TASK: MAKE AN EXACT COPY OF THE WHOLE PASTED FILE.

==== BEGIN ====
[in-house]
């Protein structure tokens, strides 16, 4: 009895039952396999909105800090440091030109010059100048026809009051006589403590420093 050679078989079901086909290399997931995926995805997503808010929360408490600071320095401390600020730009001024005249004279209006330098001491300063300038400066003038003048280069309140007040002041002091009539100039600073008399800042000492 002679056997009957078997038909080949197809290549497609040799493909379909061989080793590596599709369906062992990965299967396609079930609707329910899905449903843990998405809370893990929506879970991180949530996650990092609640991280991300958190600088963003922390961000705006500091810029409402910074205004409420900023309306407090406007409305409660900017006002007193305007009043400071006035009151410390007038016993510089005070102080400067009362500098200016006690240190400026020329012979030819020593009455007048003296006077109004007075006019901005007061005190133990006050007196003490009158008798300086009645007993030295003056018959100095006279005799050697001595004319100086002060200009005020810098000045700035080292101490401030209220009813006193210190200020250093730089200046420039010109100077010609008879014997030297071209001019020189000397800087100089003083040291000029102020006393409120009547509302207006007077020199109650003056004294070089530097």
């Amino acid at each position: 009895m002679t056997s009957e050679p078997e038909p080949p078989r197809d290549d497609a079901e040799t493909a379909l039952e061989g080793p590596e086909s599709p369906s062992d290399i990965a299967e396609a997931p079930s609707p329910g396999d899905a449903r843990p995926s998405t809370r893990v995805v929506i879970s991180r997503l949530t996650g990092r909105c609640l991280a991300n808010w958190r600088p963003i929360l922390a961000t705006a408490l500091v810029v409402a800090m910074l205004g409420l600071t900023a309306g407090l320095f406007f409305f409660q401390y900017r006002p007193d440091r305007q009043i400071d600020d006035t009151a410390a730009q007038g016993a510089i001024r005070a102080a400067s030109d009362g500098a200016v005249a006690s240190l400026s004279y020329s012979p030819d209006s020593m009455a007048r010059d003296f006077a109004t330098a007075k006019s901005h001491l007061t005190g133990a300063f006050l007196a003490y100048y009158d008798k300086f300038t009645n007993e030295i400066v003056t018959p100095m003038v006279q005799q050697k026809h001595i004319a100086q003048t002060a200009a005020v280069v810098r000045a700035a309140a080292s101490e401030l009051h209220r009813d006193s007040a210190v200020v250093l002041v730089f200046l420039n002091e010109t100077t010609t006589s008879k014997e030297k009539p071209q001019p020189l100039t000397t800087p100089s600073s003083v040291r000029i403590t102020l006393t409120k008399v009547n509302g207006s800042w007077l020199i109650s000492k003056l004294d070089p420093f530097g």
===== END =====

[in-house]
């Protein structure tokens, strides 16, 4: 009895039952396999909105800090440091030109010059100048026809009051006589403590420093 050679078989079901086909290399997931995926995805997503808010929360408490600071320095401390600020730009001024005249004279209006330098001491300063300038400066003038003048280069309140007040002041002091009539100039600073008399800042000492 002679056997009957078997038909080949197809290549497609040799493909379909061989080793590596599709369906062992990965299967396609079930609707329910899905449903843990998405809370893990929506879970991180949530996650990092609640991280991300958190600088963003922390961000705006500091810029409402910074205004409420900023309306407090406007409305409660900017006002007193305007009043400071006035009151410390007038016993510089005070102080400067009362500098200016006690240190400026020329012979030819020593009455007048003296006077109004007075006019901005007061005190133990006050007196003490009158008798300086009645007993030295003056018959100095006279005799050697001595004319100086002060200009005020810098000045700035080292101490401030209220009813006193210190200020250093730089200046420039010109100077010609008879014997030297071209001019020189000397800087100089003083040291000029102020006393409120009547509302207006007077020199109650003056004294070089530097």
């Amino acid at each position: 009895m002679t056997s009957e050679p078997e038909p080949p078989r197809d290549d497609a079901e040799t493909a379909l039952e061989g080793p590596e086909s599709p369906s062992d290399i990965a299967e396609a997931p079930s609707p329910g396999d899905a449903r843990p995926s998405t809370r893990v995805v929506i879970s991180r997503l949530t996650g990092r909105c609640l991280a991300n808010w958190r600088p963003i929360l922390a961000t705006a408490l500091v810029v409402a800090m910074l205004g409420l600071t900023a309306g407090l320095f406007f409305f409660q401390y900017r006002p007193d440091r305007q009043i400071d600020d006035t009151a410390a730009q007038g016993a510089i001024r005070a102080a400067s030109d009362g500098a200016v005249a006690s240190l400026s004279y020329s012979p030819d209006s020593m009455a007048r010059d003296f006077a109004t330098a007075k006019s901005h001491l007061t005190g133990a300063f006050l007196a003490y100048y009158d008798k300086f300038t009645n007993e030295i400066v003056t018959p100095m003038v006279q005799q050697k026809h001595i004319a100086q003048t002060a200009a005020v280069v810098r000045a700035a309140a080292s101490e401030l009051h209220r009813d006193s007040a210190v200020v250093l002041v730089f200046l420039n002091e010109t100077t010609t006589s008879k014997e030297k009539p071209q001019p020189l100039t000397t800087p100089s600073s003083v040291r000029i403590t102020l006393t409120k008399v009547n509302g207006s800042w007077l020199i109650s000492k003056l004294d070089p420093f530097g």